How Seltzer sold a fake
A memoir written by a white woman who claimed to be raised by a black foster mother in an impoverished neighborhood in Los Angeles has turned out to be a work of fiction. How did this happen? said Chris Cechin in Radar Online.
A memoir written by a white woman who claimed to be raised by a black foster mother in an impoverished neighborhood in Los Angeles has turned out to be a work of fiction. In Love and Consequences, which was published last week by Penguin imprint Riverhead Books, Margaret B. Jones writes about growing up half-white and half–Native American in South Central L.A., and about gun-slinging and selling drugs for the Bloods gang. But after seeing a feature article on Jones in The New York Times recently, Jones’ older sister, Cyndi Hoffman, contacted Riverhead Books and revealed that Jones’ real name is Margaret Seltzer, that she is not half Native American, that she grew up in an affluent neighborhood in California’s San Fernando Valley, that she had attended a private school, and that she had never lived with a foster family or sold drugs. The publisher has recalled all copies of the book. (AP)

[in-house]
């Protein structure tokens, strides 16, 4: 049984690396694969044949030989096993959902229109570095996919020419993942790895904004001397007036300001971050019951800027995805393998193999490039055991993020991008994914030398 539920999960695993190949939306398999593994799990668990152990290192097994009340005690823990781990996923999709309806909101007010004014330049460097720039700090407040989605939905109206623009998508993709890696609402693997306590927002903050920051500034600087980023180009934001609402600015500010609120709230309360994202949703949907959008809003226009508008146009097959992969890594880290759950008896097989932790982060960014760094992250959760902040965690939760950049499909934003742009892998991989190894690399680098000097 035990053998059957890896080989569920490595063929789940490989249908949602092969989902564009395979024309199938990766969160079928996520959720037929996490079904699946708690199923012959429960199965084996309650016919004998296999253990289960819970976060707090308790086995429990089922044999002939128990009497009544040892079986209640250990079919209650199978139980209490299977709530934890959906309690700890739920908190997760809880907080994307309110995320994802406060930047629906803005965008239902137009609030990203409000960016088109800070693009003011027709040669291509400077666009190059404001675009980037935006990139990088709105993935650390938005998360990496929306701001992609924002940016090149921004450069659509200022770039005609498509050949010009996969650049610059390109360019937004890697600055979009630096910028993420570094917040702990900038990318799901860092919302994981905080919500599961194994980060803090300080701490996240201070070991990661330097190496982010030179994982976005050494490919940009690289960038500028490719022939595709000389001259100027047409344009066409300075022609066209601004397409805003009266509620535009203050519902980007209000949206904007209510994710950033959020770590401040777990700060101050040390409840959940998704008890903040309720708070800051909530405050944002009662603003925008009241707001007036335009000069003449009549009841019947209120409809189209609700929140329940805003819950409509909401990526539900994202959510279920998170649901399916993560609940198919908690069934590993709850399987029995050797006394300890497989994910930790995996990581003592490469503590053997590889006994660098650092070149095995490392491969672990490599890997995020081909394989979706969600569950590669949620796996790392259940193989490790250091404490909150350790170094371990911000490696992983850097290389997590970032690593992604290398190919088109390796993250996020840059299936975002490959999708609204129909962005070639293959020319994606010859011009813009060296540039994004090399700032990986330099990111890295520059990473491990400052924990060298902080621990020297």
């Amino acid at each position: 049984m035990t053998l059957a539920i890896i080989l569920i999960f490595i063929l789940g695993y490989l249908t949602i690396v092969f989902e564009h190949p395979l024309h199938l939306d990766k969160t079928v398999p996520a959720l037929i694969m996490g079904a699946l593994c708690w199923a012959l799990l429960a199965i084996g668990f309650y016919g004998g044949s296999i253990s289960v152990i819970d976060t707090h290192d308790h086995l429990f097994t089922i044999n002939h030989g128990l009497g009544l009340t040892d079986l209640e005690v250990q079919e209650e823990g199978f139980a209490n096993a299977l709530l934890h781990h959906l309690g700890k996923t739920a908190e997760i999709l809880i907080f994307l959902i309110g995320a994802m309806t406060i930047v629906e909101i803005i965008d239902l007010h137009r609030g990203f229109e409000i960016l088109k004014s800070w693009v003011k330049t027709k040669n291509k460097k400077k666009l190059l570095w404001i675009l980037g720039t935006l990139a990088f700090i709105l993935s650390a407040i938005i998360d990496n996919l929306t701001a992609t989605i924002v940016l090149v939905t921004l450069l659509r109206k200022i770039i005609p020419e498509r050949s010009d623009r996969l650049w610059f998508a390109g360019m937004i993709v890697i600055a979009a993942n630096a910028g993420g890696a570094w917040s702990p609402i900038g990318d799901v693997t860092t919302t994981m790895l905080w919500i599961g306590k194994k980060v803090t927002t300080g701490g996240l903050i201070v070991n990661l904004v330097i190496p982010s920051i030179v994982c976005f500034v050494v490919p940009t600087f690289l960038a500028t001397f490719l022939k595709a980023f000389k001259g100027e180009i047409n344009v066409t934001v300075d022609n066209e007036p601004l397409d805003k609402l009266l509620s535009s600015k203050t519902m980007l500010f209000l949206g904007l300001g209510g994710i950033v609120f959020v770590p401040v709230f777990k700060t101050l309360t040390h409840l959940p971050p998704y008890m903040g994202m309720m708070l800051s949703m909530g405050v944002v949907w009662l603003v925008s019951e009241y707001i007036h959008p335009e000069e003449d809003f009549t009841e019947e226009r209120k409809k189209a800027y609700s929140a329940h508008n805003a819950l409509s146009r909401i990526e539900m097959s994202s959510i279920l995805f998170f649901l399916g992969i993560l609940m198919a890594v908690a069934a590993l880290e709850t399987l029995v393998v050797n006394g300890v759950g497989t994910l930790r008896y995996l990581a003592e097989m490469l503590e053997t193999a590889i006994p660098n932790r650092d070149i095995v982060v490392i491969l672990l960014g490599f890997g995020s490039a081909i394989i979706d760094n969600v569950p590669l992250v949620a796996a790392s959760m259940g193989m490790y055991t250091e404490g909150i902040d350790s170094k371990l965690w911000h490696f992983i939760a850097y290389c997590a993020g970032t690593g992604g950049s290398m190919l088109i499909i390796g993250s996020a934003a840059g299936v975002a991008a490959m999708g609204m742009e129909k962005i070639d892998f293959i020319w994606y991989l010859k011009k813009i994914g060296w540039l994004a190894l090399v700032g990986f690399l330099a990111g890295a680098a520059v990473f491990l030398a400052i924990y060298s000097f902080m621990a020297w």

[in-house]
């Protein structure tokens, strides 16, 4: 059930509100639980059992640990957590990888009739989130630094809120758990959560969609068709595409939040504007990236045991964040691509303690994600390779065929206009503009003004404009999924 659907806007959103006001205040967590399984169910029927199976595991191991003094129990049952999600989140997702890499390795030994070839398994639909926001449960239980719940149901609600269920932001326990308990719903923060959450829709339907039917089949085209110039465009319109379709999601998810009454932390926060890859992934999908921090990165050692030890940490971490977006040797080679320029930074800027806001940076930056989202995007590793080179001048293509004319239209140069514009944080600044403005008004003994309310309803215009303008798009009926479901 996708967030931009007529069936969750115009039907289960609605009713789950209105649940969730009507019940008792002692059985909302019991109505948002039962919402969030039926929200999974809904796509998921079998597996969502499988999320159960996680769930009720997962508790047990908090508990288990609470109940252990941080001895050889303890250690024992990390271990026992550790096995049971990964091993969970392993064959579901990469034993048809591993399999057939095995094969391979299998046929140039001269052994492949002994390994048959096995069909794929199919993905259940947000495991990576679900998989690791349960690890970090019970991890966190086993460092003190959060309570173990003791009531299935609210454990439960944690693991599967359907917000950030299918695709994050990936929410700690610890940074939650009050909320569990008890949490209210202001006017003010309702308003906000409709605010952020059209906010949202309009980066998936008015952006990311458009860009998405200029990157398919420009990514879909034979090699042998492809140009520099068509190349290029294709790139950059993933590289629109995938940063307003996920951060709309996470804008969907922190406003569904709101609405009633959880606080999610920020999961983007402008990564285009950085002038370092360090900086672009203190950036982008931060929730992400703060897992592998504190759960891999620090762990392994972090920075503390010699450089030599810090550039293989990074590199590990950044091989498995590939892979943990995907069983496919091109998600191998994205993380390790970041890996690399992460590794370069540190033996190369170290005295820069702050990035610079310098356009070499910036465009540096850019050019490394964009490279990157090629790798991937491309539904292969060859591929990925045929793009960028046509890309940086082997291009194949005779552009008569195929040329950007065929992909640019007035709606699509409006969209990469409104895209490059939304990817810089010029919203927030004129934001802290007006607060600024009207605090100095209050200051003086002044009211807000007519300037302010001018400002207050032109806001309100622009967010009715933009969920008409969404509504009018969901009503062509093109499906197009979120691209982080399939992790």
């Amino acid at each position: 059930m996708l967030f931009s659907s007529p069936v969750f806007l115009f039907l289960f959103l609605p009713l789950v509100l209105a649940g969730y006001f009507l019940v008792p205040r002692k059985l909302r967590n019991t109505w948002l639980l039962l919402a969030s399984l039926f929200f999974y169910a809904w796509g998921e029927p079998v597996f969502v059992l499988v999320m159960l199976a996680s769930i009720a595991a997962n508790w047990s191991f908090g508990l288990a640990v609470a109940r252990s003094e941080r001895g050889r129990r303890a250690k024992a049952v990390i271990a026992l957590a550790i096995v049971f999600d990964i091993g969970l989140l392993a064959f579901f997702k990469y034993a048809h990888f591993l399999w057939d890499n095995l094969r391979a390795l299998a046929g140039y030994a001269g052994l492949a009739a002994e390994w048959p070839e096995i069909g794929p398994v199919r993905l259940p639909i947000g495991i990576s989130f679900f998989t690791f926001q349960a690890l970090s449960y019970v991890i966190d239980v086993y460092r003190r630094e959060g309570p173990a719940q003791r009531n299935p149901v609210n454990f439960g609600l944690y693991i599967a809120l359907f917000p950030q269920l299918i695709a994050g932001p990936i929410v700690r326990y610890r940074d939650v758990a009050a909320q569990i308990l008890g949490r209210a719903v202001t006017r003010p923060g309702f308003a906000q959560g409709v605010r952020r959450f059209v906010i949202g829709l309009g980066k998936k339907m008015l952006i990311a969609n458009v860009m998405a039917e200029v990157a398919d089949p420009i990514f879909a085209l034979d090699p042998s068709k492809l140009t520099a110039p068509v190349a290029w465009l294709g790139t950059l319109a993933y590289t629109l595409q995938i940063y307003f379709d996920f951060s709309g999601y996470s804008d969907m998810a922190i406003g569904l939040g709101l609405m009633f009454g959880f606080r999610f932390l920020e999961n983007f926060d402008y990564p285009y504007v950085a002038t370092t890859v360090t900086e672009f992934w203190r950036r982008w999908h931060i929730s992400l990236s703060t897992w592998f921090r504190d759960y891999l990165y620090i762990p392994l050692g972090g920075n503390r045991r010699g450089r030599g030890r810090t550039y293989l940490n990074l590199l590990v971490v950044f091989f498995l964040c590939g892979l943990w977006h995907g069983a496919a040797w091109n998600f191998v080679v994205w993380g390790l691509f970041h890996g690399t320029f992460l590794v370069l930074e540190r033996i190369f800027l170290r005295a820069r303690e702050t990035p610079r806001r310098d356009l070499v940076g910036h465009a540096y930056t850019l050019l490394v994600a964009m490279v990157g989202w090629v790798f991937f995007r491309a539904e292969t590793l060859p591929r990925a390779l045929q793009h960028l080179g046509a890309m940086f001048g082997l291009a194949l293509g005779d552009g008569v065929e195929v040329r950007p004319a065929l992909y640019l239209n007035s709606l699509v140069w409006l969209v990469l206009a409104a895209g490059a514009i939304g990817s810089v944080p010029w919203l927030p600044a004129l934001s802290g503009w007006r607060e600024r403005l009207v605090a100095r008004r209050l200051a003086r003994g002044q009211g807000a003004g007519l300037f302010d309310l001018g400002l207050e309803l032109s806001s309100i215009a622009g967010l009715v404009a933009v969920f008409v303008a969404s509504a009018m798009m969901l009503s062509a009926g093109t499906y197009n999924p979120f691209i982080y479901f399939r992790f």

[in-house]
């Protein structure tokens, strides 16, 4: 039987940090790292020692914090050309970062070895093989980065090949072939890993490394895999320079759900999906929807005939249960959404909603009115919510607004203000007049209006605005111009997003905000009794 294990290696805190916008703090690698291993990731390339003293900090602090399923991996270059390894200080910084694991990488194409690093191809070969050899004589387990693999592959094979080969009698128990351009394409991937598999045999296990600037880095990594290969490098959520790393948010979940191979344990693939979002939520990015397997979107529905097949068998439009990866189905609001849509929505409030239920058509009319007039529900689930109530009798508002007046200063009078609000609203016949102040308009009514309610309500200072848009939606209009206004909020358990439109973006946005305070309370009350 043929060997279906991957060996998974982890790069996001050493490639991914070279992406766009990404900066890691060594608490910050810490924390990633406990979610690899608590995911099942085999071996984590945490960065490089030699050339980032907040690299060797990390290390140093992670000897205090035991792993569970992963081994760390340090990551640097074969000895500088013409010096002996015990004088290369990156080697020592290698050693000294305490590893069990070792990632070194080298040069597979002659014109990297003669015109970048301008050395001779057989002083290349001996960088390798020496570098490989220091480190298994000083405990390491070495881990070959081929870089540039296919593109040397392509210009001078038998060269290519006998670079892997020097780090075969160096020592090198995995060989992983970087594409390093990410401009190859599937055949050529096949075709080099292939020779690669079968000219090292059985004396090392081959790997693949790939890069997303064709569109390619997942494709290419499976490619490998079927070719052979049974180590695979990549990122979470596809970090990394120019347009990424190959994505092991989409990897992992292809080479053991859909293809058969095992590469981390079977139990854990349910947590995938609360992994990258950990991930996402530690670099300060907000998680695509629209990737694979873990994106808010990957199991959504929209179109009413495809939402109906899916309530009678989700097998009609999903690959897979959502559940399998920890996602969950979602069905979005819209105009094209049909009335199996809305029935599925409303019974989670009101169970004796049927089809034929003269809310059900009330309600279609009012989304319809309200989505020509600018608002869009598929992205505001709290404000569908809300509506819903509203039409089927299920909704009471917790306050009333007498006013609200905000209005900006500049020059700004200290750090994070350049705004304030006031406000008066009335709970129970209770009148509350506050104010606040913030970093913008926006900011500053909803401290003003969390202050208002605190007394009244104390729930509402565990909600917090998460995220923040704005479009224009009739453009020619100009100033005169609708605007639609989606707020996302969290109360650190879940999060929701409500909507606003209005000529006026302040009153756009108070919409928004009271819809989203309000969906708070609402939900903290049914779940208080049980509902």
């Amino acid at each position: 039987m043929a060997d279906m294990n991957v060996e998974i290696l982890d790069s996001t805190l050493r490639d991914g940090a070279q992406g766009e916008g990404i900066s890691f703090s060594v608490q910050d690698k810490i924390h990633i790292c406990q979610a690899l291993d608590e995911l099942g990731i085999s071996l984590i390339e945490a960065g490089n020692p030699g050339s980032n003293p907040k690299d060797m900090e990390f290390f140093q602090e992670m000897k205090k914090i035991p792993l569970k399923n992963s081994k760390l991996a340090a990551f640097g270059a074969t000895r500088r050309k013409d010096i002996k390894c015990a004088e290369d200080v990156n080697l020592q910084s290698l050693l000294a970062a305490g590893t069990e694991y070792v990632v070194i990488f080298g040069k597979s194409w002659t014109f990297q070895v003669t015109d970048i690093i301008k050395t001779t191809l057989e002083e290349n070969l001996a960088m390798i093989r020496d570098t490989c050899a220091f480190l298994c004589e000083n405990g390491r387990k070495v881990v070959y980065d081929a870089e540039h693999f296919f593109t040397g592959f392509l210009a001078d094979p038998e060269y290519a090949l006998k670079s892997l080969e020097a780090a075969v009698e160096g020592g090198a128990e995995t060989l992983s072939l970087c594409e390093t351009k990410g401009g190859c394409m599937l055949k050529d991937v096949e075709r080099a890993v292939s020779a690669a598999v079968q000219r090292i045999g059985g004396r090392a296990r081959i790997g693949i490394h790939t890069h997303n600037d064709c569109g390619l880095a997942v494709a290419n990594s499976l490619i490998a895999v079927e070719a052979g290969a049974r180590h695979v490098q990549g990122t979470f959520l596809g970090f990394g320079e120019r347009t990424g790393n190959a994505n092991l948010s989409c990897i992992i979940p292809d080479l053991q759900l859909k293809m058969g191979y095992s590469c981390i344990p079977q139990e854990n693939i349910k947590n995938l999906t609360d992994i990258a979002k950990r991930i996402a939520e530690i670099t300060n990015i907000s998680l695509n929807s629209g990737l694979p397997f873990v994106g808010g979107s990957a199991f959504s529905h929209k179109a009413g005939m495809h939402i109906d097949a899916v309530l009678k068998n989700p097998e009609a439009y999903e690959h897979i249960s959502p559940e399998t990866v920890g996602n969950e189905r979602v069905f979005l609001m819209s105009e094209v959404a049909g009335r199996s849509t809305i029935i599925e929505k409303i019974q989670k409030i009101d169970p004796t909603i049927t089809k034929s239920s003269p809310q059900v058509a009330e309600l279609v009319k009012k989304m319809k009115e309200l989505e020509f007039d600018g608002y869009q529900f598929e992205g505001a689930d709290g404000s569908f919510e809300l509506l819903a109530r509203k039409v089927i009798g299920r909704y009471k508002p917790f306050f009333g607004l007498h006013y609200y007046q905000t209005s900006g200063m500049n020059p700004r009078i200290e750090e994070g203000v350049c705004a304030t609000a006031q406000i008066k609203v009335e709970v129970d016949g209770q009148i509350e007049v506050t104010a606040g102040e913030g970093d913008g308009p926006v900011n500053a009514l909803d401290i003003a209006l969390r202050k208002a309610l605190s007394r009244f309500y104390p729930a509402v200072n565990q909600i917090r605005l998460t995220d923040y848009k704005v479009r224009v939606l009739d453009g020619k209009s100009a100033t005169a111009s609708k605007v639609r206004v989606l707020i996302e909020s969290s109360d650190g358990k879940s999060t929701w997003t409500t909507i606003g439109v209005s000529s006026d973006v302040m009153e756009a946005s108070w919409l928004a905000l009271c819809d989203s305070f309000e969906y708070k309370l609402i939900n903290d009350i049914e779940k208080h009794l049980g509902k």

What the commentators said
How did this happen? said Chris Cechin in Radar Online. “Love and Consequences was the three-year-long project of Sarah McGrath, whose father, Charles McGrath, is currently writer at large for the New York Times (and who was previously the editor of the New York Times Book Review), and whose husband J. Edward Kastenmeir is a book editor himself.” Are you telling me that “the topic” of Seltzer’s book “never came up” among them, or that “galleys were never shared or peeked at”? How did three professionals not suspect something?
“Let’s face it—embellishing memoirs is nothing new,” said Rachel Donadio in The New York Time’s blog Paper Cuts. “Even a Nobel Laureate like Nadine Gordimer has admitted to it.” And every publisher knows that “memoirs sell better than fiction.” On top of that, “memoirs are seen as more authentic than novels, and we earnest Americans—raised to value hard work and plain talk—will always choose faux authenticity over real artifice.”
“In retrospect, it seems almost laughable that anyone believed Seltzer’s stories in the first place,” said Chris Rovzar and Jessica Pressler in New York magazine's Daily Intelligencer blog. They have a “whiff of cliché” and seem “suspiciously detailed.” But it’s possible that her heart was in the right place: “Early on, when asked what she would do if the book blew up and film rights were bought, Seltzer told the Times she’d probably open a community center.”
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